Charlie's Angels: Full Throttle
Directed by McG
Written by John August, Cormac Wibberley and Marianne Wibberley
Starring Cameron Diaz, Drew Barrymore, Lucy Liu


Charlie's Angels: Full Throttle

Something we learn about midway through "Charlie's Angels: Full Throttle" is that Drew Barrymore's character, Dylan Sanders, was born Helen Zas, a fact that her fellow Angel Lucy Liu reminds her was hell in junior high (critic Roger Ebert, in his review of the film, recalls the other famous mis-named girl, Monica Stitz). That's about the level of wit here, as it was in the first Charlie's Angels film, though the second time around it's lost most of its edge. I hasten to point out that I like junior high school humor; I just can't take too much of it at one time. (And where are the embarrassing boys' names?)

The plot here, and it barely exists, is that the trio must locate and return two rings containing the coded current names and true identities of people in the Justice Department's Witness Protection program before they fall into the hands of a) the Russian mafia; b) the Italian mafia; or c) the Japanese Yakuza. The film opens, for reasons I've yet to figure out, in North Mongolia (not on my map), with Cameron Diaz riding a barroom bronc in full dopey-sex mode while her fellow Angels, Drew Barrymore and Lucy Liu, do their best against the bad guys below. The rest of the film alternates between scenes of uneven banter and scenes of mayhem. The stunts are never believable, which is understandable, but they are also never enjoyable to watch; they're variations on stuff we've seen a thousand times before.

One nice addition, though, is Demi Moore as what you might call a fallen Angel, from the old show no doubt, who comes back as both a mentor and a nemesis. One scene, wittily recalling Moore's magnum opus "Ghost," has her lit with a heavenly light and then fading out into the ether. Moore, the subject these days of a lot of media speculation about the revival of her career, shows good acting chops and should find work easily on the basis of this film. On the other hand, the comedian Bernie Mac, taking over as Bosley from Bill Murray, has obviously been left shredded on the cutting-room floor. He hardly speaks, which negates his talents, and his back story, which involved a "Jerk"-like family for Murray's Bosley, is barely there. And poor young Shia LaBoeuf, who was so good as the lead in "Holes," seems to have been dropped into the film at random moments just to say a line or ask a question.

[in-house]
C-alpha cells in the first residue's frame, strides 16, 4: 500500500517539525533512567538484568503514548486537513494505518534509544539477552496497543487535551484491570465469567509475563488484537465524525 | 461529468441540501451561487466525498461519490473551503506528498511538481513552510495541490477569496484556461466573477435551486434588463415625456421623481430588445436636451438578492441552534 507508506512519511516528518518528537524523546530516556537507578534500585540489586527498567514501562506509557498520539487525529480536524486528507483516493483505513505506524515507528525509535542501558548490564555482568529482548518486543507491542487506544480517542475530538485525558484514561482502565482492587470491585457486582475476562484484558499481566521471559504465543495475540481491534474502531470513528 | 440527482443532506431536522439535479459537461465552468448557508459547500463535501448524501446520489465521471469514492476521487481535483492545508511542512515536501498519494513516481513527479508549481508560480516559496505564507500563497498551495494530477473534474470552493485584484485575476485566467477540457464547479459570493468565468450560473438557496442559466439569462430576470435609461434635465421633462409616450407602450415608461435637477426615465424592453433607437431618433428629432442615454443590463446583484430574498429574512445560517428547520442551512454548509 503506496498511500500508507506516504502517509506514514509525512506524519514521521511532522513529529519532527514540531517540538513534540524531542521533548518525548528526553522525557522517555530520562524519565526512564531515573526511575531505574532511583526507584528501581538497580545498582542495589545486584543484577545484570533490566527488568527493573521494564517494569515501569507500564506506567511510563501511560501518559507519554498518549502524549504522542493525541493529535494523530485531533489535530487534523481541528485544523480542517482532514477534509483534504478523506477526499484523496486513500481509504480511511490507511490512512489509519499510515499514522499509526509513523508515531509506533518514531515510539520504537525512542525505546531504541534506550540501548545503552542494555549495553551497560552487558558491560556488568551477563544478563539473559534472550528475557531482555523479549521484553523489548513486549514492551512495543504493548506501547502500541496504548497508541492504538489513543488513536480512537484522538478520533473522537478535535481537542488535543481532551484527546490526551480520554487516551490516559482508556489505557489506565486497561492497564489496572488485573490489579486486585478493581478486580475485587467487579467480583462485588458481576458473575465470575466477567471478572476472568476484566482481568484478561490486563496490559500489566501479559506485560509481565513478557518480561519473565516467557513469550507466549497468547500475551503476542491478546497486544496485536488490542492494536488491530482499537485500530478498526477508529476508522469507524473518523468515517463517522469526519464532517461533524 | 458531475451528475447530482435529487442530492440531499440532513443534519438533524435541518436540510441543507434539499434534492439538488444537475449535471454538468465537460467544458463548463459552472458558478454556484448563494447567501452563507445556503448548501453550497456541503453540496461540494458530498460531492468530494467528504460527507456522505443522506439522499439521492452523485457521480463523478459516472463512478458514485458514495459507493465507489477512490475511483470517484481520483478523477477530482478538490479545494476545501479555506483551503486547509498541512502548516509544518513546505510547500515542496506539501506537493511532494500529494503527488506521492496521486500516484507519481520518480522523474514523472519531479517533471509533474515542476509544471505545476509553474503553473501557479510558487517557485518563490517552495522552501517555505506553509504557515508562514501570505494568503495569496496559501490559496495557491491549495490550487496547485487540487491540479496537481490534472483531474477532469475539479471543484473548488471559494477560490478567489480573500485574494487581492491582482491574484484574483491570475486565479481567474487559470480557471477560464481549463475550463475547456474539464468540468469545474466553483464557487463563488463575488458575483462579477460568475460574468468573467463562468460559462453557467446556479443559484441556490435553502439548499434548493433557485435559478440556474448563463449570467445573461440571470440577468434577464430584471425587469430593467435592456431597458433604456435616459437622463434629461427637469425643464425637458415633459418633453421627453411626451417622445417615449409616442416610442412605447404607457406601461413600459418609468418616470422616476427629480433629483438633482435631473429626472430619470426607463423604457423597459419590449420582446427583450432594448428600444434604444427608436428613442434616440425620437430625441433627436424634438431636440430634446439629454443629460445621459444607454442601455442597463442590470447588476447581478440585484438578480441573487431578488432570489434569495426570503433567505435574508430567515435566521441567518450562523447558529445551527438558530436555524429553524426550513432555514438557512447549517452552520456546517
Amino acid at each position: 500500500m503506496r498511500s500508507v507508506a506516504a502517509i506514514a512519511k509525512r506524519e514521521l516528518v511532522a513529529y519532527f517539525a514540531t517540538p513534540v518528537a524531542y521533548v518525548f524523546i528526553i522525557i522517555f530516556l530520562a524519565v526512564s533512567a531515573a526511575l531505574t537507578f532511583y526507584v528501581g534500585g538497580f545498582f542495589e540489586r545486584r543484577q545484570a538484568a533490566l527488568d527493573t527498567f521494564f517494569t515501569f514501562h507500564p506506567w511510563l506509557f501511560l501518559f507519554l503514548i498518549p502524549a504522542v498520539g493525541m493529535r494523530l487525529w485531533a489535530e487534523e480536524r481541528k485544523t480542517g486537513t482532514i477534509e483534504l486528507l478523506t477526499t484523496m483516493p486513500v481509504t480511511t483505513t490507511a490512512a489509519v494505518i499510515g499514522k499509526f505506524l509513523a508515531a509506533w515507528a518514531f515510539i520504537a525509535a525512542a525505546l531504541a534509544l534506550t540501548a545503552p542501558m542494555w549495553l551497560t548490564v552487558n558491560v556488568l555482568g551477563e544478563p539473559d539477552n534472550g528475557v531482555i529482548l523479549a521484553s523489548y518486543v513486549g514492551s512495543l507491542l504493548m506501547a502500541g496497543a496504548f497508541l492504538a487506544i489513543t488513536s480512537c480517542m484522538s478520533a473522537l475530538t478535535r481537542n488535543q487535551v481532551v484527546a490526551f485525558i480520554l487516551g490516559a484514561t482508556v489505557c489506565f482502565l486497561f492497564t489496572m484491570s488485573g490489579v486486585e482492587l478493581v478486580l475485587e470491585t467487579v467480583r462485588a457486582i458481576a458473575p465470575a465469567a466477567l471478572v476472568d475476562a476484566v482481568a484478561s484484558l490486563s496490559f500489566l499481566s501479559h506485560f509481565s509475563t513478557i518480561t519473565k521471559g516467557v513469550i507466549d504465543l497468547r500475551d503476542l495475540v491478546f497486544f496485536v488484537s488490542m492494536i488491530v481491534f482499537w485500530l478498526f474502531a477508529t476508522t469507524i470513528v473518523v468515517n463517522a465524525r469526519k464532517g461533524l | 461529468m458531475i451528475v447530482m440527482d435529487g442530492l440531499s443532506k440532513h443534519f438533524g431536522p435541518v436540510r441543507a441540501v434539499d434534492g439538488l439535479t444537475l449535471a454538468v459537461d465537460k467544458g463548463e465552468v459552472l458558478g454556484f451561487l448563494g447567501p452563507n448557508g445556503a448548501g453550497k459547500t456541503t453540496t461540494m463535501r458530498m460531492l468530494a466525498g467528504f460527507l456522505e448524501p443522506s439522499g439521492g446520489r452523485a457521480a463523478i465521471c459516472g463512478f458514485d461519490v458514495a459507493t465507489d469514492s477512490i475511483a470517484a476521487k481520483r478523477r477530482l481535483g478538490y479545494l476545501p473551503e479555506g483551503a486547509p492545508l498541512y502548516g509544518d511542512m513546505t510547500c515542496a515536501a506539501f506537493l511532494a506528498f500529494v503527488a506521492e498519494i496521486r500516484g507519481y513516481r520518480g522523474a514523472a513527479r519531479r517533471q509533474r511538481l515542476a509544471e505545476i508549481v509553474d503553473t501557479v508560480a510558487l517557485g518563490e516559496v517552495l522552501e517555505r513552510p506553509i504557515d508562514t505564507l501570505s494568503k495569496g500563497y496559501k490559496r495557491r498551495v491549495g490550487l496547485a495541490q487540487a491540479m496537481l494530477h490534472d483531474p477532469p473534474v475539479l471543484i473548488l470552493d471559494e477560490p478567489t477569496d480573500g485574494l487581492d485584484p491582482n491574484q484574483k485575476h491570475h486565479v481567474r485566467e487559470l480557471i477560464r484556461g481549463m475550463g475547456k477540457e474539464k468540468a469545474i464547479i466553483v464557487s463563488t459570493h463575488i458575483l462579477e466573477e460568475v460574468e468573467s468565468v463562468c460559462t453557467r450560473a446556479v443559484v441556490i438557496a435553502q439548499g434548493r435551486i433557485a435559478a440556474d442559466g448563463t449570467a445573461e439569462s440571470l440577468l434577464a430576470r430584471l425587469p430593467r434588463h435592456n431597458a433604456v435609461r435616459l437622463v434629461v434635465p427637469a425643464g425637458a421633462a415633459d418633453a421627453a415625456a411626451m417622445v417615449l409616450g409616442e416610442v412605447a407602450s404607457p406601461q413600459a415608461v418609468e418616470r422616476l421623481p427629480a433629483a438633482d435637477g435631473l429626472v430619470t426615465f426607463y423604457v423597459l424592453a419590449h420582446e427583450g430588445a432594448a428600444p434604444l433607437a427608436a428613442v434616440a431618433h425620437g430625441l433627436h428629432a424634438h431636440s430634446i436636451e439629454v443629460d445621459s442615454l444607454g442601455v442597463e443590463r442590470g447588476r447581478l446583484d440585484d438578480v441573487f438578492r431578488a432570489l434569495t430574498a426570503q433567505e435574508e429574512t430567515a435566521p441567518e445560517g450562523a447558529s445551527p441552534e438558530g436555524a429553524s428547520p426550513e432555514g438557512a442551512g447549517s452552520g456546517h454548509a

On the other hand, the film's three stars are glorious together. They're obviously having fun; they dance, they shimmy, they handle one-liners with aplomb, which only makes us wish there were more; and they're not defeated by the total stupidity of the plot. The direction, by McG (Joseph McGinty Nichol, and there's a junior high school name for you), who also directed the first "Angels" film and comes from the music video genre, is loud with action but inept with continuity; he can't seem to relax, and the film keeps veering into the hysterical. By trying to top the first one he makes the second film something less.